A swindling MP and property developer who conned ordinary working people in Chingford is partly responsible for the area's unusual mix of Victorian and Edwardian housing, a historian has discovered.

Retired British Library curator Morna Daniels, of the Chingford Historical Society, uncovered the reasons behind the area’s varied streetscapes and the role played by Jabez Balfour as she researched her forthcoming book on local architecture.

Balfour was the well-respected Liberal Party MP for Burnley from the 1880s, but is better remembered for the so-called Liberator Crash, a scandal similar to the famous Ponzi scam in America.

The entrepreneur bought up nearly the entire north Chingford estate through his Liberator Building Society in the 1870s, after the rise of the railway saw wealthy London workers looking for houses on the edge of the countryside.

He began persuading poor shopkeepers and others to invest their pension savings while also encouraging ministers at the United Reformed Church in Buxton Road to convince their congregations to invest.

Mrs Daniels, 65, of Keynsham Avenue in Highams Park, said: “He saw this gap in the market, he was an opportunist. He was brought up a non-conformist but he used it as a way to get people’s money.

“He could really turn on the charm when he had to, he was very clever at doing that. And the ministers got a bonus for getting new investors, maybe they saw it as a good way to increase church funds.”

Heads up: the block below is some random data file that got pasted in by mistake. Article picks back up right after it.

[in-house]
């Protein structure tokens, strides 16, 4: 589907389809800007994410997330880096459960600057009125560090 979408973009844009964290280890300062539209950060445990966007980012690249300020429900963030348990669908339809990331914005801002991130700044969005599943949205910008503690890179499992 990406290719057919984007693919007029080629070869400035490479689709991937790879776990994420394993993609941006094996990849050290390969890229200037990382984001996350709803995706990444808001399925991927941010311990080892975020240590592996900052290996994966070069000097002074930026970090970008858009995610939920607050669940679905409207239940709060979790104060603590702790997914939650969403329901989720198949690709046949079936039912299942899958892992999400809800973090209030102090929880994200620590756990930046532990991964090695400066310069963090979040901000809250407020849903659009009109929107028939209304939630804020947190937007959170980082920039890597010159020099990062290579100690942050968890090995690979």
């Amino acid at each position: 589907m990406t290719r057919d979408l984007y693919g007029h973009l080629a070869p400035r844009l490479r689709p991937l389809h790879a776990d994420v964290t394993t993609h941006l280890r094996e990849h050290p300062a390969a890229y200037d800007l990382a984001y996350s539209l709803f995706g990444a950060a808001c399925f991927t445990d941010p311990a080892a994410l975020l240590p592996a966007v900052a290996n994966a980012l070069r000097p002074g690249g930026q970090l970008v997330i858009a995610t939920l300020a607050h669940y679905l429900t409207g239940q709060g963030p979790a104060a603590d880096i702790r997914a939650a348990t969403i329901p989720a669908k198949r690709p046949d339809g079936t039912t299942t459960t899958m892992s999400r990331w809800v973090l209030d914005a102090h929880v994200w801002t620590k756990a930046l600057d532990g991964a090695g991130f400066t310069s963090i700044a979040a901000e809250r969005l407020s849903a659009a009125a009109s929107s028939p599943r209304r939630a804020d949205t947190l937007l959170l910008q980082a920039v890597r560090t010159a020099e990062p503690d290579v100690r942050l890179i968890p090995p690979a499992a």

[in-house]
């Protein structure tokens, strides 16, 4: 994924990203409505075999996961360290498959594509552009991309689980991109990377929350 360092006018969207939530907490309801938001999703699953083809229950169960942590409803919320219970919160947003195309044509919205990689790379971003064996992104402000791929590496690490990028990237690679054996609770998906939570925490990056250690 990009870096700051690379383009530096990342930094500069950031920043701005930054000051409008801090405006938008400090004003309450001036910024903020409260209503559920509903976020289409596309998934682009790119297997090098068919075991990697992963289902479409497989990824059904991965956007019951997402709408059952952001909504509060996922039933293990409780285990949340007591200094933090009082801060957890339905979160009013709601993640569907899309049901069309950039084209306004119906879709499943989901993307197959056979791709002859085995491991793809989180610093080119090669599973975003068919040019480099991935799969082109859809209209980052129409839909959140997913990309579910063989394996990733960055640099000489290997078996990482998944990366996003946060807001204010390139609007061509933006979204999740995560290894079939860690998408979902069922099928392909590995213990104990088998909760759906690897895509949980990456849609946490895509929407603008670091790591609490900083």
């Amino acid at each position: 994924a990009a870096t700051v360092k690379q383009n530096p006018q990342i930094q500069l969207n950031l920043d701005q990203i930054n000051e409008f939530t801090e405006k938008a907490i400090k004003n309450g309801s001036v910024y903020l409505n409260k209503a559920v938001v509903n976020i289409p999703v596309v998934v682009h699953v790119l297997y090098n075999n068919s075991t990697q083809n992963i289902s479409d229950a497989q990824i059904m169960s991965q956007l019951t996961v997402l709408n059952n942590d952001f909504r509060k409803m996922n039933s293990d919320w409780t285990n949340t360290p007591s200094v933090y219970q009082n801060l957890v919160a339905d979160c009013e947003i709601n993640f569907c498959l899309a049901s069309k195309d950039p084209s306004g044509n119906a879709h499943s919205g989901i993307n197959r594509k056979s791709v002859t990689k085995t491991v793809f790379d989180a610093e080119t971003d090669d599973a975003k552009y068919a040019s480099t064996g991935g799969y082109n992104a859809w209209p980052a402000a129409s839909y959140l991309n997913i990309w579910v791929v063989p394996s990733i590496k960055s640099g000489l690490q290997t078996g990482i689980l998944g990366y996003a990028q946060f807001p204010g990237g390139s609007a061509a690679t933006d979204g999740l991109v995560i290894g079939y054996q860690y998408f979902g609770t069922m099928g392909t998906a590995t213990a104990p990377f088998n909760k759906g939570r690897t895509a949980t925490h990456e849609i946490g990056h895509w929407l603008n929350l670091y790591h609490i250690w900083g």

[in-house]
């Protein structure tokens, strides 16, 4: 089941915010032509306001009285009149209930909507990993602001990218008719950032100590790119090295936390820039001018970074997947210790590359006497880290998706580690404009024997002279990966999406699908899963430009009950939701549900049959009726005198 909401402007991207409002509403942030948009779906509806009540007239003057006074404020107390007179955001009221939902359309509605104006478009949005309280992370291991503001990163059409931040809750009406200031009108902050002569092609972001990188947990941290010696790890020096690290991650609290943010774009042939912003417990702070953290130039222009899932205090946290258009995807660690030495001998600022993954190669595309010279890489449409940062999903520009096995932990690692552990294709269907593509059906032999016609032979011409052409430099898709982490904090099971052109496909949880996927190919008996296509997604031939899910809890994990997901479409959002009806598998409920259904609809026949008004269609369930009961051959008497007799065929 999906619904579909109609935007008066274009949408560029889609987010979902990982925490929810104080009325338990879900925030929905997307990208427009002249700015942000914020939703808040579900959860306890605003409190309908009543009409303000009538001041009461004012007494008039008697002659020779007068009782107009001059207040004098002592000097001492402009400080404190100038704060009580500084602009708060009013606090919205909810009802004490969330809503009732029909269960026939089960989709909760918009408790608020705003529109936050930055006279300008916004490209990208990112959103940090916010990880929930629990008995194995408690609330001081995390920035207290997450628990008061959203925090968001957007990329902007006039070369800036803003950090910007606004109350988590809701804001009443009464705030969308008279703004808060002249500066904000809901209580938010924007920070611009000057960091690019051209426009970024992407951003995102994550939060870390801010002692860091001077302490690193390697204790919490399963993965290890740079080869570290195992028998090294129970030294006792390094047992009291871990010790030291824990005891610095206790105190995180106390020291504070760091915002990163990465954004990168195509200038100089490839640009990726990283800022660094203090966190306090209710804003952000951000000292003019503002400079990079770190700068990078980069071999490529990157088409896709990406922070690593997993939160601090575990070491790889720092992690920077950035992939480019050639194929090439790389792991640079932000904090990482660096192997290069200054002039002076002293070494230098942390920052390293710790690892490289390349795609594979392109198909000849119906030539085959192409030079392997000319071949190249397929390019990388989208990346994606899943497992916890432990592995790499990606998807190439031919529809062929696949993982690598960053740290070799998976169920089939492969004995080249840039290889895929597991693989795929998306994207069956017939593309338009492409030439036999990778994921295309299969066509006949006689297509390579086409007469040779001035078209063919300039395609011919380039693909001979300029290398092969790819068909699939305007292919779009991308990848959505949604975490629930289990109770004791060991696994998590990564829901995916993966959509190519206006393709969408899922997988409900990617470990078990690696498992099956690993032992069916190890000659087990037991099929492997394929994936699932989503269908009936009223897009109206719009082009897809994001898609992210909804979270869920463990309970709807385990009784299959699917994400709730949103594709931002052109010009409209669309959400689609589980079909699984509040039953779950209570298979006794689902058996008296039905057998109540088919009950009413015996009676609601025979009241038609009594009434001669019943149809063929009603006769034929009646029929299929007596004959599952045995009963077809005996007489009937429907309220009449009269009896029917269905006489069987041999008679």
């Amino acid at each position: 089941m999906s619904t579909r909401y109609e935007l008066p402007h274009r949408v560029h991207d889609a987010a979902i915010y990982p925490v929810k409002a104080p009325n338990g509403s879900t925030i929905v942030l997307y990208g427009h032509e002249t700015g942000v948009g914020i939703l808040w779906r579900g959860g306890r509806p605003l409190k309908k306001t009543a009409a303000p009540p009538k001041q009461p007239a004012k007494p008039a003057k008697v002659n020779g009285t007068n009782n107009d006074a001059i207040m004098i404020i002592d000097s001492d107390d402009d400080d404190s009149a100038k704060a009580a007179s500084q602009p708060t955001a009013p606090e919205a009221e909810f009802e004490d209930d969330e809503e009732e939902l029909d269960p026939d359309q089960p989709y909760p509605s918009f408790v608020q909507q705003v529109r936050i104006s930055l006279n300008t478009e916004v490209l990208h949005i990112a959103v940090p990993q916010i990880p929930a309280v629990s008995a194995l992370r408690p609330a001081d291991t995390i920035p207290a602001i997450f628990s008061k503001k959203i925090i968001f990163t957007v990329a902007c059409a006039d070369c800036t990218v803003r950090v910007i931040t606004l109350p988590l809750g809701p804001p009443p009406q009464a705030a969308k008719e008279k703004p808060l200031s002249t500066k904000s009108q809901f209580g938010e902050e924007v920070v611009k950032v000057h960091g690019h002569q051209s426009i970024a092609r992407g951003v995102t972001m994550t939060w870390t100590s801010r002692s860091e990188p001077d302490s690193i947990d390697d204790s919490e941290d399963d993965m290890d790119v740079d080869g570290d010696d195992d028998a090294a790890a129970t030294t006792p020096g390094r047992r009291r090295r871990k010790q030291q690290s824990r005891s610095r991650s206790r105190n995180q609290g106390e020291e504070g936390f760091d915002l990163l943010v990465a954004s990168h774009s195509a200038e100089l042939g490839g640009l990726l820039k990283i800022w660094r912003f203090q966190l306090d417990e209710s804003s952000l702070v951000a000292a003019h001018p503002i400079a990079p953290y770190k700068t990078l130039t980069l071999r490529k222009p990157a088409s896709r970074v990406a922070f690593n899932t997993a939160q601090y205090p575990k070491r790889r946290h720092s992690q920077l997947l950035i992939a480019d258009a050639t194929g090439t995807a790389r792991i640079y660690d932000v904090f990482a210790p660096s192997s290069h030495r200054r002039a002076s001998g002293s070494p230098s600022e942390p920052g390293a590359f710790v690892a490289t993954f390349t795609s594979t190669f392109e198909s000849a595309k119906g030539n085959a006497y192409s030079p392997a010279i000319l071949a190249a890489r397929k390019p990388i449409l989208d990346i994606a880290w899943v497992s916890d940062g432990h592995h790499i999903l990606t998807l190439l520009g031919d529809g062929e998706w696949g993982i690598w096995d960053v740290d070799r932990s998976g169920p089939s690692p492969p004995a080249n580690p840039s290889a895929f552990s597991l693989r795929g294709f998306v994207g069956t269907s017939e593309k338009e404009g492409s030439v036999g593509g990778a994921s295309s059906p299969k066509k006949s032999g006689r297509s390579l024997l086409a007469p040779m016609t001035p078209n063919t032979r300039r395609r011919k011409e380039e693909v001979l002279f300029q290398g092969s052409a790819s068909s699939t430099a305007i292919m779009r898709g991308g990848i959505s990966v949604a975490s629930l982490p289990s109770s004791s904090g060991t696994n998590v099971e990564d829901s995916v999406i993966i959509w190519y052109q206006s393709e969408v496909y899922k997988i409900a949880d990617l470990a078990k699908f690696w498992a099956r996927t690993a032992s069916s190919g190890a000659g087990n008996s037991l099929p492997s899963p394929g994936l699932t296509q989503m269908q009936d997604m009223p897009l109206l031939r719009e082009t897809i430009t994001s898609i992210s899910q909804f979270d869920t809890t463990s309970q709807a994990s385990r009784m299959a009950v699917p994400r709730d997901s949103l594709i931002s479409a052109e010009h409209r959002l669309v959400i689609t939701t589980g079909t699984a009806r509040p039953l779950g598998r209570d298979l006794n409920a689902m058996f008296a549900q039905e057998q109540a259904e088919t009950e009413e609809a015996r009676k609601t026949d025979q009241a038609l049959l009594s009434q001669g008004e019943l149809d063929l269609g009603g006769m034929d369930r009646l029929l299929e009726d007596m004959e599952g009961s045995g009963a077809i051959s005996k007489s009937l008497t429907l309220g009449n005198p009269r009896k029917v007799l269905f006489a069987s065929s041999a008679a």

Balfour’s business was supposed to advance cash to people to buy their own properties, but instead he passed on large sums to builders and property companies at a healthy interest rate, who would build and rent out the homes.

He would then invest his profits with a small group of cronies who were in on the scam, at one point claiming the business was worth £8million with similar schemes across London.

This justified huge payouts to colleagues, and investors were kept happy with above-average returns each year.

Mrs Daniels said: “He was found out in 1892. A recession bit and people started to withdraw money that wasn’t there.

“People were horrified at the huge sums of money they had lost. It was a national scandal. He ruined ordinary working people.”

By the time of the crash less than 20 houses had been built because of Balfour’s pocketing of investors’ money.

Because of a recession the next big house-building programme did not start until 1900, and more modest Edwardian houses were created next to the elaborate Victorian ones.

Balfour fled the country and police spent three years tracking him down, with appeals across national and foreign media.

However, when he was finally traced to Argentina the authorities were powerless to act as there was no extradition agreement with the UK.

But public pressure led inspector Frank Froest of Scotland Yard to effectively kidnap Balfour in 1895 – forcing him on to a boat bound for England.

Balfour was later tried at the Old Bailey and sentenced to 15 years in jail, dying a decade after his release.